Looking For Motivational Articles For Church Leadership?
Sermon Outline Author Results For: "Author Unknown"
Shared Values Make A Difference
By: Author Unknown
People work better when they are working towards the same goal. When agendas or expectations differ, confusion often wins over production.
Take the time to get people on the same track. Taking the time to educate and motivate people towards the same agenda will pay dividends. You may want to start a project or ministry today, but consider that this vision may be for a future date. God sometimes speaks to leaders about things we think are for today, but in reality, they are events God would cause to happen in the future. Take the time to educate people and cause them to come under the same burden and vision that you have. This will make the process much easier once God’s plan begins to unfold.
Create teams. People work better when they have someone else to lean on now and then. A team can encourage each other and help to share burdens. This also allows people who are inexperienced and who would otherwise be unable to get involved the opportunity to gain experience. They may later be able to lead a team of their own.
Pastor/Leader – explain your vision thoroughly. Most people want to follow their leader’s vision. This is absolutely necessary in the church. Differing visions can kill revival in the church. “One Vision” should be the theme of every new venture of the church. When people are following the Pastor’s vision, their own agenda does not get into the way.
[ read more...]
Other articles you might like
- Showing your compassionate and caring nature will aid you in forging successful relationships.
- When you extinguish hope, you create desperation.
- Remember that your followers generally want to believe that what they do is their own idea and, more importantly, that it genuinely makes a difference.
- If you practice dictatorial leadership, you prepare yourself to be dictated to.
- Delegate responsibility and authority by empowering people to act on their own.
- When you make it to the top, turn and reach down for the person behind you.
- You must be consistently fair and decent in both the business and personal side of life.
- Never add the weight of your character to a charge against a person without knowing it to be true.
- Never crush a man out, thereby making him and his friends permanent enemies of your organization.
- Pray! Pray! Pray! Pray for wisdom specifically and continually. Pray to the Lord of the Harvest for ministry helpers.
- Seek a God- given vision for growth and philosophy of ministry (core values) and continually communicate them to the church.
- Pray that God will help you identify a core group of people in your church that embrace your vision and core values of ministry and will begin to make positive change in the church.
- Start mentoring your core group. Continue to share the vision and ministry core values God has placed on your heart. Equip them (through one on one mentoring, seminars, video resources, books, etc.) Help them identify their spiritual gifts. Cheerlead them. Love them. Do everything you can to make them a success.
- Praise from the pulpit those who are reaching out. Be careful not to degrade others while you’re publicly identifying those who are making a difference.
- Utilize weekly letters in your church as a means to enhance communication, share your vision, encourage them to bring others to church, praise those who are making a difference, build excitement for Sunday’s services, etc.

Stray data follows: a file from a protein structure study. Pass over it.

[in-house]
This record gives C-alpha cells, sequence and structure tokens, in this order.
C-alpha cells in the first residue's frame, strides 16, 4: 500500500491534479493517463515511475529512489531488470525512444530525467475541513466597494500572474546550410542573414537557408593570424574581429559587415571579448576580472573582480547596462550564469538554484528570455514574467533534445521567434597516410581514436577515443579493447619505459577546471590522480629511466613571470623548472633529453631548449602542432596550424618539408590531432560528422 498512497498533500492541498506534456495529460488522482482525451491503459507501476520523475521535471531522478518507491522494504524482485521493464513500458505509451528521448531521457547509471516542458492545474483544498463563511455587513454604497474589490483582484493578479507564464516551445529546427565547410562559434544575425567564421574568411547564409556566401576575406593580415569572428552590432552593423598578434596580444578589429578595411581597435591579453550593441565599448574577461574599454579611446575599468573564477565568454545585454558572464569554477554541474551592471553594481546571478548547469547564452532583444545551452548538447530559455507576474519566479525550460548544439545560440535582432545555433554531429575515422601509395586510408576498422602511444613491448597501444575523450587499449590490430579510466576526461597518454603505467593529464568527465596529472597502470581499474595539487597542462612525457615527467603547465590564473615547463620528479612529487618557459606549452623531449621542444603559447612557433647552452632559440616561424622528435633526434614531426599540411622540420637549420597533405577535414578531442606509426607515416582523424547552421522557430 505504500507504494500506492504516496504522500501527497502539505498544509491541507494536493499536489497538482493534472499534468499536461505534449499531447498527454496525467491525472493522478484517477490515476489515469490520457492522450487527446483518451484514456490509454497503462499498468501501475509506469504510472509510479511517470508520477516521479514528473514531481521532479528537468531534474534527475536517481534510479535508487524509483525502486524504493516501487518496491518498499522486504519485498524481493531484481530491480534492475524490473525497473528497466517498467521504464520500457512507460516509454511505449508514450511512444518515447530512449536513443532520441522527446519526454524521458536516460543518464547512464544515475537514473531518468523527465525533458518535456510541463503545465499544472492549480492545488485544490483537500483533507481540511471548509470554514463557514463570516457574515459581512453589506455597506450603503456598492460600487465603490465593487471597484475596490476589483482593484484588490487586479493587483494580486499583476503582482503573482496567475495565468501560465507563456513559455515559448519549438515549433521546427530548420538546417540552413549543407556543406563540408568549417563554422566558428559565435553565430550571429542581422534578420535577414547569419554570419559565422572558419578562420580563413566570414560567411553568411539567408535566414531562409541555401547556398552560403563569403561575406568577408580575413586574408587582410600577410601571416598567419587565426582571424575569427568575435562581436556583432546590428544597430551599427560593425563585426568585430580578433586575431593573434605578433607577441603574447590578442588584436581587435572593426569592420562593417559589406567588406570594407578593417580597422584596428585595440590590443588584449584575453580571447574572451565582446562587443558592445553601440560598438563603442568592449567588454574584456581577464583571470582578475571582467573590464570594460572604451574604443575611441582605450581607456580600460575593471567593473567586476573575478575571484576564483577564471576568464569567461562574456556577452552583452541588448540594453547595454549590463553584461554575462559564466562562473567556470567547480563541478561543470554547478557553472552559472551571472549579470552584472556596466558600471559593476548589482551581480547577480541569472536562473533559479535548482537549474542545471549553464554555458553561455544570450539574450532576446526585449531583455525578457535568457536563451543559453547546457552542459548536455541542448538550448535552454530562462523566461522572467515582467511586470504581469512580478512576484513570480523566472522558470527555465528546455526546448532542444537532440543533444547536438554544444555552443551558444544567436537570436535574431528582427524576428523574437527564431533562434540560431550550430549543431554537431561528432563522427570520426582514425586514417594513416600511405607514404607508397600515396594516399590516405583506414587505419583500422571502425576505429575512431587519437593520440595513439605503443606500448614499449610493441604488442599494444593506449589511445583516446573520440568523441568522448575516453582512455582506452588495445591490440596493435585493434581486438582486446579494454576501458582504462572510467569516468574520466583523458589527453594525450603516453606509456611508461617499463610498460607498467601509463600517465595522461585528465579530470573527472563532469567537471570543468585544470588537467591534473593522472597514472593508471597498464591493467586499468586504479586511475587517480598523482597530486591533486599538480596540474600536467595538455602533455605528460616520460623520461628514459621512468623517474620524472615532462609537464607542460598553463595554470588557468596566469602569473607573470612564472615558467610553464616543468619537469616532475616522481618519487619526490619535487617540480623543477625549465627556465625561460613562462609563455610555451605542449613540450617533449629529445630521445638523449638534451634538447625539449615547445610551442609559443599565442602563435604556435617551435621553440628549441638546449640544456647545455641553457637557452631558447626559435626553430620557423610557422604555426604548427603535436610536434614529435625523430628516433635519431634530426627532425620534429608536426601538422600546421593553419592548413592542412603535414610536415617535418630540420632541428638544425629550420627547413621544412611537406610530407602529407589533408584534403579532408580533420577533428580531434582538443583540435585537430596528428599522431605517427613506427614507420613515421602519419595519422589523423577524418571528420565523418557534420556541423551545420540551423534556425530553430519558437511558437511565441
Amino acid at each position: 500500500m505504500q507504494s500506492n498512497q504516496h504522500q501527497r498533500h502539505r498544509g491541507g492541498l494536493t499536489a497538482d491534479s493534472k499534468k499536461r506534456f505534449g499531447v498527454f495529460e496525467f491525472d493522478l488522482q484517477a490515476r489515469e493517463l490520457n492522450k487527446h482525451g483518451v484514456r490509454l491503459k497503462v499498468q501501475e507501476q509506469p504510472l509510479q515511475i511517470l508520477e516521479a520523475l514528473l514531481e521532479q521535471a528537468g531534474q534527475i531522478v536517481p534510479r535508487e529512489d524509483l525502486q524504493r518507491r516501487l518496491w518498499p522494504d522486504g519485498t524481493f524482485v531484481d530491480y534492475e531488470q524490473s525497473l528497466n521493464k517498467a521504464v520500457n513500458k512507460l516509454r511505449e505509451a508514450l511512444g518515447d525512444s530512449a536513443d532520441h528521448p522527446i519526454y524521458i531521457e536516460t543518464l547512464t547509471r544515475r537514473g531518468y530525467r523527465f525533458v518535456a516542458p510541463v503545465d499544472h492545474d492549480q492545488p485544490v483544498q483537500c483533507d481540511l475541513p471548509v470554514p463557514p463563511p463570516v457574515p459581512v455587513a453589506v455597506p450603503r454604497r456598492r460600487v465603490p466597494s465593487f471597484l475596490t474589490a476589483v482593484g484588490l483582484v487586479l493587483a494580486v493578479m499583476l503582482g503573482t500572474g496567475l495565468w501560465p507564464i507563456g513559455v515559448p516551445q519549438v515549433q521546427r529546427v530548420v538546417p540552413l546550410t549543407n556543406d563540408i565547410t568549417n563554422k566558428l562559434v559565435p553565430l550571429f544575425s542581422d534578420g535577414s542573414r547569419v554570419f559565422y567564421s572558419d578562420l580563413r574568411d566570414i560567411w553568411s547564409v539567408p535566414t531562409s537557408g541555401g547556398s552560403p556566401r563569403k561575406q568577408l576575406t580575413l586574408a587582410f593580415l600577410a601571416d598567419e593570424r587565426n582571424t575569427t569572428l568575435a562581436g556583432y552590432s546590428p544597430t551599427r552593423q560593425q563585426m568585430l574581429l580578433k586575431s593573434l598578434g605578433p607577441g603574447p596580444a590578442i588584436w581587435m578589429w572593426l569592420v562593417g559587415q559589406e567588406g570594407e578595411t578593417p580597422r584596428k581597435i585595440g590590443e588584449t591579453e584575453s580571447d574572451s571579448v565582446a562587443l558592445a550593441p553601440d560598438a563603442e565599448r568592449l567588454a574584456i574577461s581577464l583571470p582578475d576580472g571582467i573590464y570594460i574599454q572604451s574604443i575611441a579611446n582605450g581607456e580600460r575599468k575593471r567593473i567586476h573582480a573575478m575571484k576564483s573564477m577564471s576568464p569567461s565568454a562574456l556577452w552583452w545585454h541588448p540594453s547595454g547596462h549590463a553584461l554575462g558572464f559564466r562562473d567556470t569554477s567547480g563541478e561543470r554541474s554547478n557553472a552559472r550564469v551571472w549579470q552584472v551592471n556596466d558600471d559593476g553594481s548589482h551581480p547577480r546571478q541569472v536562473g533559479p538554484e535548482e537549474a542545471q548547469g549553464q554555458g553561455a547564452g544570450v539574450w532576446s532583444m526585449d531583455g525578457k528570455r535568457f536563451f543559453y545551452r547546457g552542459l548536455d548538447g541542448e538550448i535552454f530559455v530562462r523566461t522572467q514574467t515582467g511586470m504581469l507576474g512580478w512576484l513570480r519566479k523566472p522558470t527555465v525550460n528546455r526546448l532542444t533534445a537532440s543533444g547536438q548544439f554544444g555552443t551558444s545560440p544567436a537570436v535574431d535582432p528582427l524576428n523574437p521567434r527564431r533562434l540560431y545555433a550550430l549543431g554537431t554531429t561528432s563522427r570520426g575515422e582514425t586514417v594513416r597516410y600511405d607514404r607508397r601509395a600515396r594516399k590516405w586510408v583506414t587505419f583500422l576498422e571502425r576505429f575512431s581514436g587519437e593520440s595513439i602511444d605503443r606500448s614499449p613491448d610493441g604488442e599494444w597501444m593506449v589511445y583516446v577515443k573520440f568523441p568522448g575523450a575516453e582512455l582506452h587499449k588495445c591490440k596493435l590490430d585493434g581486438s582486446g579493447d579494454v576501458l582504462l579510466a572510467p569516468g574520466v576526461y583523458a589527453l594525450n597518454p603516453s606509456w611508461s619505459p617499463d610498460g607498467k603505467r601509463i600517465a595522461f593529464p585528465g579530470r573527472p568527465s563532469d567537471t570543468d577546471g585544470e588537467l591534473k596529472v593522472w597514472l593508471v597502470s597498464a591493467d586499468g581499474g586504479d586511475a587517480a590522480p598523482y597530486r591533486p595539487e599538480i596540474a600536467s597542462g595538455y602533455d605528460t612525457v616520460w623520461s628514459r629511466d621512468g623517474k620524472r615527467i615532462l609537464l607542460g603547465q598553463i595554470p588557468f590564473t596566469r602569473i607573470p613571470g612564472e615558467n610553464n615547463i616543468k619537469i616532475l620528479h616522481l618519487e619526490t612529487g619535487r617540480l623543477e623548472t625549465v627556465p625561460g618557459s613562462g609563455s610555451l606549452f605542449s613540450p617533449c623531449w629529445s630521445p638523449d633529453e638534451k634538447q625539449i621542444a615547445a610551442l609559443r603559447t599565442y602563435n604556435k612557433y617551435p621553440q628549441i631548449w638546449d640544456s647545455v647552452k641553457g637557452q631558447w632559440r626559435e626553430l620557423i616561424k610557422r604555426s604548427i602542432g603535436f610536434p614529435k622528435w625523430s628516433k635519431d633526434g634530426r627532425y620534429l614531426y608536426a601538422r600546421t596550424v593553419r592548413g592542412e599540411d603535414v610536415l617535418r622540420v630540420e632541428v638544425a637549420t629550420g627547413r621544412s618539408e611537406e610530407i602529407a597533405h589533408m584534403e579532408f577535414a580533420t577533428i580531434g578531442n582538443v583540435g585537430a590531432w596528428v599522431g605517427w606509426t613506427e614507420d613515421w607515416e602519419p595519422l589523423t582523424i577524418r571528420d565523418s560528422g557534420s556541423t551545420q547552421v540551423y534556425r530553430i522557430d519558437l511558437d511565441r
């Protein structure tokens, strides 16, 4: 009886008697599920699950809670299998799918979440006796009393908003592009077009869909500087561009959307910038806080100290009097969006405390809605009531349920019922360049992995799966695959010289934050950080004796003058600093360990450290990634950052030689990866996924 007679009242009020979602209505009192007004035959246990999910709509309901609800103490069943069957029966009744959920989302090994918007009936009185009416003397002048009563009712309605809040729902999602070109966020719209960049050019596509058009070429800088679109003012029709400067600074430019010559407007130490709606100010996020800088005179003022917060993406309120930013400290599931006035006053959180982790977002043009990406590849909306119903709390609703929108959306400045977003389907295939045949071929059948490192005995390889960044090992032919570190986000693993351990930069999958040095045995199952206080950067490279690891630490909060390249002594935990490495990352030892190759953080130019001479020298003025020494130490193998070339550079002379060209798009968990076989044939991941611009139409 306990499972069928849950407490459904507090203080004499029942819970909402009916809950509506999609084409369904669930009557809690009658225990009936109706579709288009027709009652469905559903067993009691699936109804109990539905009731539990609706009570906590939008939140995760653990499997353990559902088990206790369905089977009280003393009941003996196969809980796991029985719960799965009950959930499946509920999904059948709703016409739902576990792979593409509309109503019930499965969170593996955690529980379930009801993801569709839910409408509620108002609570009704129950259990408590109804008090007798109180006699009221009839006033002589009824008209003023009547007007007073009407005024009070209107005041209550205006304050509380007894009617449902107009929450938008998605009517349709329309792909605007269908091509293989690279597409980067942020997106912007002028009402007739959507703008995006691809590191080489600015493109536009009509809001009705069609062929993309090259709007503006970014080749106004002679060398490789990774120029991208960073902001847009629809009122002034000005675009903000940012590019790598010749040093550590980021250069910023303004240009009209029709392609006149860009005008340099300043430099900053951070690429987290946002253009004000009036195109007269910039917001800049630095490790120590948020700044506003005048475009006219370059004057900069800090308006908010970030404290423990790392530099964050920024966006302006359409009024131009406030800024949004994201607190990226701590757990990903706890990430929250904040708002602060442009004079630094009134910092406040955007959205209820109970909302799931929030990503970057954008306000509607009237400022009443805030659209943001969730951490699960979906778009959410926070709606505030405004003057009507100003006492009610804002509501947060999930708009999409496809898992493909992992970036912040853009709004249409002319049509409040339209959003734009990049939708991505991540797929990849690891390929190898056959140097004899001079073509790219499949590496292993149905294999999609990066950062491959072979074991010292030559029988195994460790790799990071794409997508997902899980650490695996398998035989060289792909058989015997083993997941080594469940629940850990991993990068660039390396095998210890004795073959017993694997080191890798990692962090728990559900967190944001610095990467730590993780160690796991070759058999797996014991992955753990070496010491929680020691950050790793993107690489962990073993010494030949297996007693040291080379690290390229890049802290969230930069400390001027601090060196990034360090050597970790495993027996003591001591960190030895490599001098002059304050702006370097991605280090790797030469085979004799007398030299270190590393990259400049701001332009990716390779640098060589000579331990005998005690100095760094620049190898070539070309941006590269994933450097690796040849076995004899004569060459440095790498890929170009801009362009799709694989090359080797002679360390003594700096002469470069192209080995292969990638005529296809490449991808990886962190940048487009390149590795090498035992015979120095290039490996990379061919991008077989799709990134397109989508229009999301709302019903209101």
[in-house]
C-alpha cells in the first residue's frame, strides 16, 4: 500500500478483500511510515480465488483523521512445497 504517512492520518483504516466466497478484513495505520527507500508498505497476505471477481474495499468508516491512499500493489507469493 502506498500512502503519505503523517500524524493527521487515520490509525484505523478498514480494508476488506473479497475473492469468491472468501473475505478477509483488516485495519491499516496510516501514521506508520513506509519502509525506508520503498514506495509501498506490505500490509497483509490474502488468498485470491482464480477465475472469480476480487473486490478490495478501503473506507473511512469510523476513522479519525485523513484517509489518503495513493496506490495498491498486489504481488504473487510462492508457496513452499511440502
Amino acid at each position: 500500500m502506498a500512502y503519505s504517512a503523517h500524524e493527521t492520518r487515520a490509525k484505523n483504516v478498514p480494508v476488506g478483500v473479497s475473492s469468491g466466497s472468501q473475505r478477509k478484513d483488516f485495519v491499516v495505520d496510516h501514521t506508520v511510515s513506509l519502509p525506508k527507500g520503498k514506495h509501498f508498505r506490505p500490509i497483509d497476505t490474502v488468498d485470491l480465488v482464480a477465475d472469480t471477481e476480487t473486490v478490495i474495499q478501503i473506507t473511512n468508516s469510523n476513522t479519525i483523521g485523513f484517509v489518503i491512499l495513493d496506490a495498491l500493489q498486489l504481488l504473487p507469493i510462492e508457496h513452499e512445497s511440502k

- Reach out to members who haven’t come to church in a while. Complacency in the church may have infiltrated their home. It’s time to bring them back into the church.
- Seek ways to reach out to the community with the Gospel of Jesus Christ. Gradually begin to use visitation, mail-outs, door to door canvassing, advertising of a variety of sorts, special events, etc. to spread the name of Christ and the church throughout your area of ministry.
In his research of leaders, both historical and contemporary, author Robert Clinton found that few leaders actually finish the race well. His two books, The Making of a Leader (NavPress) and The Mentor Handbook (Barnabas), explain that finishing well could be defined as a life that until its end is increasingly more in love with Christ, more committed to His service and more devoted to godly leadership.
What causes a leader to continue to grow, to stay on track and to finish well in life and ministry?
Five Habits of effectiveness. Effective leaders learn to become intentional about their character growth and formation. In this development of a leader we can make three general observations:
- God develops a leader over a lifetime;
- God uses people, circumstances and ministry assignments to shape the life of a leader; and
- Leadership plateau is often indicative of a growth issue within a leader's life.
To help us become more intentional about our health as leaders, let's explore five insights from leaders who have finished well.
- Healthy leaders are lifelong learners. Leaders pursue three types of training: personal training, (personal growth, projects, personal research); informal training (workshops, seminars, conferences); and formal training (continuing education, degree programs).
- Healthy leaders are committed to serve and develop others. Be alert to potential leaders in your sphere of influence (II Cor. 1:3-4; II Tim. 2:2).
In a world of constant distractions, learning to achieve and sustain a laser-like focus on your priorities gives you an enormous competitive advantage in the marketplace – as well as enormous benefits to your personal life. If keeping your focus has never been harder, the payoffs have never been better. How do you achieve laser-like concentration? I’m going to share with you seven principles of achieving and sustaining an intense, productive and energizing focus.
- Keep the Big Picture in Mind. To successfully sustain you focus, you must first have a big-picture view of your goals and priorities, and a clear vision of what you hope to accomplish. After all, achieving an intense and sustained focus is not an end in itself, but a powerful means of achieving your long-term goals. The clearer, and more specific and more vividly you visualize the big picture of what you hope to accomplish, the more successfully you can focus on the means of achieving it.